NORTH YORKSHIRE schoolchildren turned their thoughts to the war in Iraq when they took part in a poignant trip to some of Europe's battlefields.

Upper school pupils from Ryedale School spent a week in Belgium, visiting battlefields as part of a tour organised by history and RE teacher Carolyn Read.

Mrs Read, who ran a similar trip for the first time last year, said: "I always say that it is not just a history lesson.

"Going to the battlefields means you find out a lot about yourself."

The 47 pupils, from Year 9 , Year 10 and Year 11 visited Ypres, only days before war broke out in Iraq.

Pupils and staff took part in a special ceremony under the Menin Gate, built after the First World War and inscribed with the names of almost 55,000 men from the British Empire who went missing in the area and have no known grave.

"Every night at 8pm the traffic stops and the Last Post is played on bugles by three local firemen," said Mrs Read.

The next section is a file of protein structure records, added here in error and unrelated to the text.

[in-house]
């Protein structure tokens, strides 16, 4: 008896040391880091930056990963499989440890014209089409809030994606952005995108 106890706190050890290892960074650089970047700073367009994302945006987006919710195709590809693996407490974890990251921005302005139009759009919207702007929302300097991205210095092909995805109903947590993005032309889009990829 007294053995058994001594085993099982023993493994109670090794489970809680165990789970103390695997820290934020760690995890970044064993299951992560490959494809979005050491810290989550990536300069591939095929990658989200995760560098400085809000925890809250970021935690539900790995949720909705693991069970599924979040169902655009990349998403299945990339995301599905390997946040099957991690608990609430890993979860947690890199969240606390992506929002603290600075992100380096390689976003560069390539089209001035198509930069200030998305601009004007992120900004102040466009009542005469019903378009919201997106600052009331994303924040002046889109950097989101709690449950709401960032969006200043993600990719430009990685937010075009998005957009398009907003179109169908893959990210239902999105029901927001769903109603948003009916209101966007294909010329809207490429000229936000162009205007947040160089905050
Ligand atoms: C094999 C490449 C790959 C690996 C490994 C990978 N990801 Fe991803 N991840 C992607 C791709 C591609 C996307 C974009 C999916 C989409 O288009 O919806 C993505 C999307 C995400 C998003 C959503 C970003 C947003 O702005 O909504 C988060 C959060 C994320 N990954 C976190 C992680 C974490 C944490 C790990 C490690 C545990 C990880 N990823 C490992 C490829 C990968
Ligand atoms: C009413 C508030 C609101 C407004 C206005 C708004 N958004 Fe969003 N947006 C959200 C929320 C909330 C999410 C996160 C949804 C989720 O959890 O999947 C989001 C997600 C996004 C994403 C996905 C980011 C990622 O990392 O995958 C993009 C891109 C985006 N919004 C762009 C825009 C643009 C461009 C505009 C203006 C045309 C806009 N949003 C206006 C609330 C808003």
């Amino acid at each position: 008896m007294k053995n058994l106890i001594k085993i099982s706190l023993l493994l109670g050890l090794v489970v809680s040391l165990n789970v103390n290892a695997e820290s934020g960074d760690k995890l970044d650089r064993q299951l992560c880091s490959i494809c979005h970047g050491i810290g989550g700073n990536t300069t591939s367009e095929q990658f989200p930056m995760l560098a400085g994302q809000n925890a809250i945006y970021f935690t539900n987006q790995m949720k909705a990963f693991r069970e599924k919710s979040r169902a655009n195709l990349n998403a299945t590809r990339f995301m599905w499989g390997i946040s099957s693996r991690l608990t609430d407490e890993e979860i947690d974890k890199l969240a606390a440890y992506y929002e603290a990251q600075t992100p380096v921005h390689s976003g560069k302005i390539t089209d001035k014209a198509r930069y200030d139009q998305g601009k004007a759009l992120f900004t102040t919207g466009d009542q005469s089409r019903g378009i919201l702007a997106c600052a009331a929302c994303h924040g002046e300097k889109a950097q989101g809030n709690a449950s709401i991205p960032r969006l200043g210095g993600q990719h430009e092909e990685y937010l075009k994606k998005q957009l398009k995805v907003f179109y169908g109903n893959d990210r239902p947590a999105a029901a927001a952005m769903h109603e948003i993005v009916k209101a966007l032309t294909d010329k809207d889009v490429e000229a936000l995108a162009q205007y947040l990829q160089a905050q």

"Last year I noticed that pupils were reading a poem by Laurence Binyon called For The Fallen, and I contacted the organising committee on the internet and arranged for two of our students to read the poem on our visit this year."

Jonathan Dowson, aged 16, from Harome, and 15-year-old Daniel Castle, from Newton-on-Rawcliffe, learned the poem by heart for the ceremony, laying a wreath from the school at the gate.

The poem, which begins "They shall not grow old as we that are left grow old", was recited in front of about 200 onlookers, said Mrs Read.

"There were quite a lot of tears there as people listened to the poem," she said.

"People came up to me and asked how I had got them to do it, but they wanted to. They volunteered.

"It was certainly an important part of the visit this year to reflect on other events in British history, at a time when more forces personnel are going to be committed to military action."

TRIBUTE: Year 11 pupils Daniel Castle, 15, right, and Jonathan Dowson, 16, from Ryedale School, with the wreath they laid at the Menin Gate, Ypres